Weak markets are not a valid excuse for a company’s slow growth, write Kasturi Rangan and Evan Hirsh for Strategy+Business. With the right market proposition, you can achieve success, no matter what state your industry is in.
Slow growth is a frequent excuse for underperformance. And this is hardly surprising when, at any one time, around half of all industries are growing below global GDP rates.
But plenty of companies competing in average or below-average industries are still able to make above-average returns, effectively creating their own growth cycles.
So how do these high performers thrive in slow-growth industries while their competitors fail? By harnessing the power of disequilibrium, say the authors.
When markets are in a state of equilibrium, competitors provide similar offerings, receive similar returns and fight over tiny amounts of market share. No company ever achieved spectacular results from a market in a state of equilibrium.
Disequilibrium, however, is a much more dramatic condition. When there is disequilibrium within an industry, the market is tilted in one company’s favour and can remain tilted that way for years.
There are two ways to create disequilibrium:
1) Supply-side changes – where a company pushes the market in its direction through advantages in quality, cost, price, service, functionality and/or selection.
2) Demand-side changes – where a company captures demand that did not previously exist. Demand-side changes are usually facilitated by shifts in technology or new regulations.
Leaders wishing to create disequilibrium should ask themselves:
What is or what could be our advantage? How can we use any upcoming technological or regulatory shifts to our advantage?
Creating some degree of disequilibrium is fairly commonplace, say Rangan and Hirsh, but sustaining the advantage is a much rarer thing. Market leaders have to work hard to “deepen and extend” the disequilibrium working in their favour. And there are two ways of doing this, explain the authors.
First, they can “manage the ecosystems of their industry”. This means getting better deals from suppliers, “thwarting” competitors and influencing the structure of the industry itself.
Second, they can “use pricing strategically”. However, Rangan and Hirst warn that “pricing must be used in a way that doesn’t cross a line and open the company up to accusations of anti-competitive behaviour.”
Used correctly, these tactics will continue to rob competitors of market share and profit. “The effect is cumulative,” explain the authors.
As the position of competitors weakens, the less they can invest in their futures – weakening their position even further.
The weakest eventually go out of business, freeing up yet more market share for the market leader to take.
“It’s like we have a fortress, and our competitors are down below, trying to get over the moat,” one executive told the authors.
If a company is to sustain its advantage in the long term, it will need to set industry trends and continuously refresh its business model.
The authors use the examples of Blockbuster Video and Netflix to illustrate how businesses can create, sustain and ultimately fall victim to disequilibrium.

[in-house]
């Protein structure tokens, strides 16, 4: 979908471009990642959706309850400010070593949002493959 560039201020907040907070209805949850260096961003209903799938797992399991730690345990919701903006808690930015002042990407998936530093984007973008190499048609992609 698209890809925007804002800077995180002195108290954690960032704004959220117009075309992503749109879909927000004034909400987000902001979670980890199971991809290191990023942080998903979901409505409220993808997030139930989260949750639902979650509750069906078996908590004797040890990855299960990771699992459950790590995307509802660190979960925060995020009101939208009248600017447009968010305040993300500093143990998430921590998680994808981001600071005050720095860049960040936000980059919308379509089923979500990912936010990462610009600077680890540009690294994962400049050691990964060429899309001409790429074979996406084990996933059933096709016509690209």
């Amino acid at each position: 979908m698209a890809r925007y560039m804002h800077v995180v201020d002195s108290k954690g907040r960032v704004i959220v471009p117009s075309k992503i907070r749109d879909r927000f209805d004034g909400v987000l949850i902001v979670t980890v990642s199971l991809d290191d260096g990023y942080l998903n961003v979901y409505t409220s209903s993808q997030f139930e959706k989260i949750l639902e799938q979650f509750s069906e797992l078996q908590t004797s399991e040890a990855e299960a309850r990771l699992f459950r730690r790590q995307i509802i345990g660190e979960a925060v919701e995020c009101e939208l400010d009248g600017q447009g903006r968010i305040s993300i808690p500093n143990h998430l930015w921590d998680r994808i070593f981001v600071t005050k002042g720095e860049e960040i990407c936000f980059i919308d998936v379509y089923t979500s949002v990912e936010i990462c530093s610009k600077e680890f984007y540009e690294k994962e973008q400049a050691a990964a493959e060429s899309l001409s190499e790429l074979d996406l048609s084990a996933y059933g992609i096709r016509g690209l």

The Blockbuster Video chain entered the film rental market in the mid-1980s with huge supply-side advantages over the existing independents. Its shops were brighter and better organised and its inventory wider, smarter and cheaper than independent video rental shops.
These advantages tilted the market in Blockbuster’s favour, and it held on to its advantage for decades. Even when the video rental market began flattening out in the 1990s, Blockbuster’s market share continued to grow – from 10% in 1990 to 35% in 1995 and 45% in 2000.
Although new video rental chains sprang up in the 1990s, they did little to threaten Blockbuster’s position. The rivals were merely copying the Blockbuster model and offered no real supply-side advantages.
So long as the company’s competitors were offering nothing new, Blockbuster’s hold over the market was secure.
Everything changed in 1999, when Netflix entered the market and offered customers a brand new value proposition. Tapping into the new taste for online shopping, Netflix enabled customers to order DVDs online and receive them by mail. Blockbuster was, for once, behind trend.
In 2007, Netflix further increased its advantage with another demand-side change, this time making its inventory available via streaming technology. Blockbuster had no answer to this new value proposition and continued operating its rental-store model.
Online rental and streaming eventually made the rental-store model almost obsolete. Blockbuster’s retail spaces turned from being its greatest asset to its greatest drain on resources.
In failing to evolve its business model in line with demand-side changes, Blockbuster lost its advantage and its business. The company filed for bankruptcy in 2010, closing for good in 2014.
In contrast, by anticipating and responding quickly to the demand-side changes within the video rental industry, Netflix was able to tilt the market in its direction. The company’s figures are impressive – Netflix increased its revenues by more than 250% between 2009 and 2013.
CREATING AN ADVANTAGE
If your organisation is in a slow-growing industry, it’s up to you to do something special, say the authors. Start by working out where you have an advantage or where you could create one.
Once you have tilted the market in your favour, you must do everything you can to sustain the disequilibrium and stay ahead of any technological and regulatory developments that will affect your company’s future.
The authors conclude: “The nature of any market is that the opportunity is finite. It’s you or them.”